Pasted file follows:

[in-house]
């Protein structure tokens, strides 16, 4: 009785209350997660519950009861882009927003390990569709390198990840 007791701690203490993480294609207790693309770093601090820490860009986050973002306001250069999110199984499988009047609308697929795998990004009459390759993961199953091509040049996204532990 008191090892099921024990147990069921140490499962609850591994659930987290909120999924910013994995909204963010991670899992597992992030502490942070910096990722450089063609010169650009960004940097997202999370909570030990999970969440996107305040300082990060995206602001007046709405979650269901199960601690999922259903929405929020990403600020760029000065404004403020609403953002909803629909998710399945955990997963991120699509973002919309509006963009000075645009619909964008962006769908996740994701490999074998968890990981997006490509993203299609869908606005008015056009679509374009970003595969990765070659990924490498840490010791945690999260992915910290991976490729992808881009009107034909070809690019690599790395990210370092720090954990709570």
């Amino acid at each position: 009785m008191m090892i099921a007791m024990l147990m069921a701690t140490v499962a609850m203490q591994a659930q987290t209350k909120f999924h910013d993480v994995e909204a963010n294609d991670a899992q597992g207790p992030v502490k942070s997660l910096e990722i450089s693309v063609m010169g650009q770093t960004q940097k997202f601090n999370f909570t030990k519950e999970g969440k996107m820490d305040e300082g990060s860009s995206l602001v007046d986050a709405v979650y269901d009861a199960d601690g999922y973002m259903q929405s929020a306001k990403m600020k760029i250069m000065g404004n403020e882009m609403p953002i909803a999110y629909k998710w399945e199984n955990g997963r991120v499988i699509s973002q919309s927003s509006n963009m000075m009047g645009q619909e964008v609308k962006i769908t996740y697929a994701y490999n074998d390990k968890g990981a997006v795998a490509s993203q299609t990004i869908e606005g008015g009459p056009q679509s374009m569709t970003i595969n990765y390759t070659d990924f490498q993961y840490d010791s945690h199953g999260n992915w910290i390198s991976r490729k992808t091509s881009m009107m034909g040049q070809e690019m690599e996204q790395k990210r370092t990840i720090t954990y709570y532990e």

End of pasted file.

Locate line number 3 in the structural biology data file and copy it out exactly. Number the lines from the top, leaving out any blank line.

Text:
């Amino acid at each position: 009785m008191m090892i099921a007791m024990l147990m069921a701690t140490v499962a609850m203490q591994a659930q987290t209350k909120f999924h910013d993480v994995e909204a963010n294609d991670a899992q597992g207790p992030v502490k942070s997660l910096e990722i450089s693309v063609m010169g650009q770093t960004q940097k997202f601090n999370f909570t030990k519950e999970g969440k996107m820490d305040e300082g990060s860009s995206l602001v007046d986050a709405v979650y269901d009861a199960d601690g999922y973002m259903q929405s929020a306001k990403m600020k760029i250069m000065g404004n403020e882009m609403p953002i909803a999110y629909k998710w399945e199984n955990g997963r991120v499988i699509s973002q919309s927003s509006n963009m000075m009047g645009q619909e964008v609308k962006i769908t996740y697929a994701y490999n074998d390990k968890g990981a997006v795998a490509s993203q299609t990004i869908e606005g008015g009459p056009q679509s374009m569709t970003i595969n990765y390759t070659d990924f490498q993961y840490d010791s945690h199953g999260n992915w910290i390198s991976r490729k992808t091509s881009m009107m034909g040049q070809e690019m690599e996204q790395k990210r370092t990840i720090t954990y709570y532990e």